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Significant new opportunities for astrophysics and cosmology have been identified at low radio frequencies. The Murchison Widefield Array is the first telescope in the southern hemisphere designed specifically to explore the low-frequency astronomical sky between 80 and 300 MHz with arcminute angular resolution and high survey efficiency. The telescope will enable new advances along four key science themes, including searching for redshifted 21-cm emission from the EoR in the early Universe; Galactic and extragalactic all-sky southern hemisphere surveys; time-domain astrophysics; and solar, heliospheric, and ionospheric science and space weather. The Murchison Widefield Array is located in Western Australia at the site of the planned Square Kilometre Array (SKA) low-band telescope and is the only low-frequency SKA precursor facility. In this paper, we review the performance properties of the Murchison Widefield Array and describe its primary scientific objectives.
This triennium began with an action to re-create the Terms of Reference for the Working Group Global VLBI (WG-GV). These had been lost over the years since the Group was established in 1990. Fortunately, the personal archive of one long-term member yielded a copy of the original memorandum by R. D. Ekers, which was found to coincide quite well with current practice and areas of interest. New Terms of Reference, based on modern conditions, were drafted and accepted by both IAU and URSI.
Modern VLBI observations for both astronomy and geodesy continue to demand the utmost in sensitivity. Of the methods potentially available for increasing the sensitivity of continuum VLBI observations, increasing the recorded bandwidth is generally the most cost effective.
Over the past two years a broadly-supported program has been underway at Haystack Observatory to increase the sensitivity of the Mark IIIA VLBI system by more than a factor of 2. The result is an upgrade to the existing Mark IIIA data-acquisition system, dubbed Mark IV, which increases the maximum data rate to 1024 Mbits/sec, more than quadrupling the maximum data-rate of the Mark IIIA.
A new correlator, based on a new custom VLSI correlator chip is also being designed to support the 1 Gbit/sec data rates from the Mark IV data-acquisition-system. An international collaborative effort is being mounted to help defray the high costs of development.
The Mark IIIA correlator system is currently operating at the U. S. Naval Observatory in Washington, D.C. in support of VLBI geodetic measurements being made by NASA, NGS, NRL, and USNO. This correlator system, developed at Haystack Observatory, is a second-generation version of the original Mark III correlator, and adds significant new capabilities such as double-speed operation, longer integration periods, and improved internal modelling.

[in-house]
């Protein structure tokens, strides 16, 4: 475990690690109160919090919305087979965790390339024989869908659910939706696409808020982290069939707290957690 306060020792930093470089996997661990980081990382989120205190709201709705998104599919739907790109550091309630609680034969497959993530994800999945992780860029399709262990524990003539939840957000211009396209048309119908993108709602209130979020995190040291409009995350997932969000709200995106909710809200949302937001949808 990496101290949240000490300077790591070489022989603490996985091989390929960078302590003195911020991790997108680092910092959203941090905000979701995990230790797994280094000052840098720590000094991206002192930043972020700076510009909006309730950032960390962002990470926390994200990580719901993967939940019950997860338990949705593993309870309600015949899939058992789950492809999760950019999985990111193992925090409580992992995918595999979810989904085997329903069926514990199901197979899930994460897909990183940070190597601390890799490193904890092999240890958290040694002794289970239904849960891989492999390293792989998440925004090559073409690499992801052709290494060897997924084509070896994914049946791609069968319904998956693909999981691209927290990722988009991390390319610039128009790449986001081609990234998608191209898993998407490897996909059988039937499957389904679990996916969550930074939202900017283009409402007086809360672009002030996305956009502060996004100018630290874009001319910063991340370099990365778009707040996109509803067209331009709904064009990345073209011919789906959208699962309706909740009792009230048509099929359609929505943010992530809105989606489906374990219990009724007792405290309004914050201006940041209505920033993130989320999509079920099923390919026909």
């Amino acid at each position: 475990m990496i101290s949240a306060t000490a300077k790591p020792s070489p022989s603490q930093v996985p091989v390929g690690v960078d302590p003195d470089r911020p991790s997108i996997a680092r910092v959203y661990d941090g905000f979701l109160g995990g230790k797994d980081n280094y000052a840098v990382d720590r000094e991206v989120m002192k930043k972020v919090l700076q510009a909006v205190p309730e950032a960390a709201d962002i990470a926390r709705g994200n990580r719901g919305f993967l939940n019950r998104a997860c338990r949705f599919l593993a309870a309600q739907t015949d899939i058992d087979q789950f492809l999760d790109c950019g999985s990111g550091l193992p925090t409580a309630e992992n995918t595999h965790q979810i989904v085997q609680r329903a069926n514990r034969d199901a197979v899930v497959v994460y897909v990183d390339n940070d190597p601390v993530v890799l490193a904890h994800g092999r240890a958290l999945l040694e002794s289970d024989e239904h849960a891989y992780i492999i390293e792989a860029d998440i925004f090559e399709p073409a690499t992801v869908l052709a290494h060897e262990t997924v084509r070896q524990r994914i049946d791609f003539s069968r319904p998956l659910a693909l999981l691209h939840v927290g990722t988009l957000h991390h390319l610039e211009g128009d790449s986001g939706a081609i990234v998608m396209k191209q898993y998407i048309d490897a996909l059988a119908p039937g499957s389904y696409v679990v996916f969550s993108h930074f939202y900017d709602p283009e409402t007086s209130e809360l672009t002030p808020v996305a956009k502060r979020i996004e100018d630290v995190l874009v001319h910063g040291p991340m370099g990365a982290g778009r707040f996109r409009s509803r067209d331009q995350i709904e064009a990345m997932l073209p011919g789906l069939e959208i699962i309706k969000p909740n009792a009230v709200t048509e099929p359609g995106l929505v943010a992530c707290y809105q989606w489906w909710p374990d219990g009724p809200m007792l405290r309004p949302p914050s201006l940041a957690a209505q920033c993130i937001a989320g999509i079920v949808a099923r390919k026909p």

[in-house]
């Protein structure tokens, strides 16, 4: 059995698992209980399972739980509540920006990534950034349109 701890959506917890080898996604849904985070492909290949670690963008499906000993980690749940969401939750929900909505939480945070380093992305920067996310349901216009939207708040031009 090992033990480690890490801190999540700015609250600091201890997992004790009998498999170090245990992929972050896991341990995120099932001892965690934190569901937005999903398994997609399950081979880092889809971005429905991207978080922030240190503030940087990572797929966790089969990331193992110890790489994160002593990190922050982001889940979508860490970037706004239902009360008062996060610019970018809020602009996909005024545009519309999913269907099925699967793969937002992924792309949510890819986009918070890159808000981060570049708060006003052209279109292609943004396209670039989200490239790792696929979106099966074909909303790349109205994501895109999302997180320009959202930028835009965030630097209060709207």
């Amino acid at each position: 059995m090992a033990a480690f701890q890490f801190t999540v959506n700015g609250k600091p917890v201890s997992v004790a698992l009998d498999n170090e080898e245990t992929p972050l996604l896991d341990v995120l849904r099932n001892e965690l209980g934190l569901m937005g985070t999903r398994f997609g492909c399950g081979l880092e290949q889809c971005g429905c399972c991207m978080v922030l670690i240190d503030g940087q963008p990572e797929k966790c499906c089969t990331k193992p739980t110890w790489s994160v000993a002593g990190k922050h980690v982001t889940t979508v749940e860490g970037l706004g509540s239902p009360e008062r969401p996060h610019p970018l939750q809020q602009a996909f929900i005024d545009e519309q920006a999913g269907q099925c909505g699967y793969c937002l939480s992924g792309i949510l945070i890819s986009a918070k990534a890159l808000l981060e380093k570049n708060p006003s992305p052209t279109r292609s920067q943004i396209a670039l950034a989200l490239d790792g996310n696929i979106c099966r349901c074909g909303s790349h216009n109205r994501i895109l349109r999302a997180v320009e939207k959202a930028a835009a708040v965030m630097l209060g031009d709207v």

The Mark IIIA correlator can simultaneously process up to 10 baselines of data from 5 stations. Experiments including more than 5 stations may be processed with multiple passes through the correlator. The architecture of the correlator allows a future expansion to a maximum of 16 stations. Due to a simple modular design and the low cost of required computer-support equipment, expansion is straightforward and relatively economical.
Although current geodetic VLBI observations are made using data from distant natural continuum radio sources, the Mark IIIA correlator was designed to also support processing of data collected from pulsars, artificial earth satellites, and from earth-orbiting antennas receiving signals from natural sources. These capabilities may be important in the future as efforts continue, for example, to tie satellite-related reference frames to current VLBI reference frames.
The design approach of the Mark IIIA correlator will be discussed, including its performance with respect to systematic and random errors which may affect geodetic VLBI data.
The Mark IIIA correlator system, developed at Haystack Observatory, is a second-generation version of the original Mark III correlator which adds significant new capabilities, such as double-speed operation, longer integration periods, and improved internal modelling. One Mark IIIA correlator is currently operational at the U.S. Naval Observatory in Washington, D.C., and another is being readied to replace the Mark III correlator at Haystack.
The Mark IIIA correlator can simultaneously process up to 10 baselines of 24-MHz BW data from 5 stations. Experiments including more than 5 stations may be processed with multiple passes through the correlator. The architecture of the correlator allows a future expansion to a maximum of 16 stations. Due to a simple modular design and the low cost of required computer-support equipment, expansion is straightforward and relatively economical.
Both astronomy and geodetic data processing are supported by the Mark IIIA system, including spectral line and pulsar gating. In addition, recent work has led to support of space-based VLBI observations; this capability was critical in supporting the first successful space-based VLBI astronomy observations between ground-based antennas and an orbiting satellite in August 1986.
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